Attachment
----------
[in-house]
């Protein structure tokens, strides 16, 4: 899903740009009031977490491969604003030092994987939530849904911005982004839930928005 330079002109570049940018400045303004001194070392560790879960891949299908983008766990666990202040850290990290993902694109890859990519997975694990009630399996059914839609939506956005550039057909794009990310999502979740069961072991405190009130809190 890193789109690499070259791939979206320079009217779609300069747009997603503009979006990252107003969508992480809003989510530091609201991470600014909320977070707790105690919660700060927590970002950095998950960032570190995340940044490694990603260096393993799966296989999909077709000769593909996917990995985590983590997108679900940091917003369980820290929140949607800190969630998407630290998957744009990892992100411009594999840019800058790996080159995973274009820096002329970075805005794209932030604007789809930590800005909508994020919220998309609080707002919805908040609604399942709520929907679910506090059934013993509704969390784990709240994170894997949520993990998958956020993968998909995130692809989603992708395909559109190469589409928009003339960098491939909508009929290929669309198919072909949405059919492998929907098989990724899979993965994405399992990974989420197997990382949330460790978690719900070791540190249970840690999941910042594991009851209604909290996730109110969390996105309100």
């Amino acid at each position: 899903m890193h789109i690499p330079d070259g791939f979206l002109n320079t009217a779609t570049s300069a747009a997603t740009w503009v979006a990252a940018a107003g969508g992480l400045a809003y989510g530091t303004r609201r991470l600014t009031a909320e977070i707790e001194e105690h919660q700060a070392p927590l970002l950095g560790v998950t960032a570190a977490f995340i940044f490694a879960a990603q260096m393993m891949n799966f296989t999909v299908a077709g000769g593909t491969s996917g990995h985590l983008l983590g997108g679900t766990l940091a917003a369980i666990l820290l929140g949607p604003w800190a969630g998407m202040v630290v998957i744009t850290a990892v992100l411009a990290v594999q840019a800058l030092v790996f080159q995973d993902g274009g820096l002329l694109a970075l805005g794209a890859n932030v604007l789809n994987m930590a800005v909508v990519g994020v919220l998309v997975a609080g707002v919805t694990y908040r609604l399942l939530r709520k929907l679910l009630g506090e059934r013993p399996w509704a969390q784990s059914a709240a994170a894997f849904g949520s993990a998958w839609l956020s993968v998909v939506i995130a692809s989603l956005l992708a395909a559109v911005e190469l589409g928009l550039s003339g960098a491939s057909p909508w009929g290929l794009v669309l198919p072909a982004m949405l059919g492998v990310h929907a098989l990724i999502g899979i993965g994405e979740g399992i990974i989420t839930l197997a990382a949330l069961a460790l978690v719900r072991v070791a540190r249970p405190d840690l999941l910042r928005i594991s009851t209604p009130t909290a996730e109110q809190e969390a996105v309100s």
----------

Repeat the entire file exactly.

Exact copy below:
[in-house]
């Protein structure tokens, strides 16, 4: 899903740009009031977490491969604003030092994987939530849904911005982004839930928005 330079002109570049940018400045303004001194070392560790879960891949299908983008766990666990202040850290990290993902694109890859990519997975694990009630399996059914839609939506956005550039057909794009990310999502979740069961072991405190009130809190 890193789109690499070259791939979206320079009217779609300069747009997603503009979006990252107003969508992480809003989510530091609201991470600014909320977070707790105690919660700060927590970002950095998950960032570190995340940044490694990603260096393993799966296989999909077709000769593909996917990995985590983590997108679900940091917003369980820290929140949607800190969630998407630290998957744009990892992100411009594999840019800058790996080159995973274009820096002329970075805005794209932030604007789809930590800005909508994020919220998309609080707002919805908040609604399942709520929907679910506090059934013993509704969390784990709240994170894997949520993990998958956020993968998909995130692809989603992708395909559109190469589409928009003339960098491939909508009929290929669309198919072909949405059919492998929907098989990724899979993965994405399992990974989420197997990382949330460790978690719900070791540190249970840690999941910042594991009851209604909290996730109110969390996105309100």
């Amino acid at each position: 899903m890193h789109i690499p330079d070259g791939f979206l002109n320079t009217a779609t570049s300069a747009a997603t740009w503009v979006a990252a940018a107003g969508g992480l400045a809003y989510g530091t303004r609201r991470l600014t009031a909320e977070i707790e001194e105690h919660q700060a070392p927590l970002l950095g560790v998950t960032a570190a977490f995340i940044f490694a879960a990603q260096m393993m891949n799966f296989t999909v299908a077709g000769g593909t491969s996917g990995h985590l983008l983590g997108g679900t766990l940091a917003a369980i666990l820290l929140g949607p604003w800190a969630g998407m202040v630290v998957i744009t850290a990892v992100l411009a990290v594999q840019a800058l030092v790996f080159q995973d993902g274009g820096l002329l694109a970075l805005g794209a890859n932030v604007l789809n994987m930590a800005v909508v990519g994020v919220l998309v997975a609080g707002v919805t694990y908040r609604l399942l939530r709520k929907l679910l009630g506090e059934r013993p399996w509704a969390q784990s059914a709240a994170a894997f849904g949520s993990a998958w839609l956020s993968v998909v939506i995130a692809s989603l956005l992708a395909a559109v911005e190469l589409g928009l550039s003339g960098a491939s057909p909508w009929g290929l794009v669309l198919p072909a982004m949405l059919g492998v990310h929907a098989l990724i999502g899979i993965g994405e979740g399992i990974i989420t839930l197997a990382a949330l069961a460790l978690v719900r072991v070791a540190r249970p405190d840690l999941l910042r928005i594991s009851t209604p009130t909290a996730e109110q809190e969390a996105v309100s």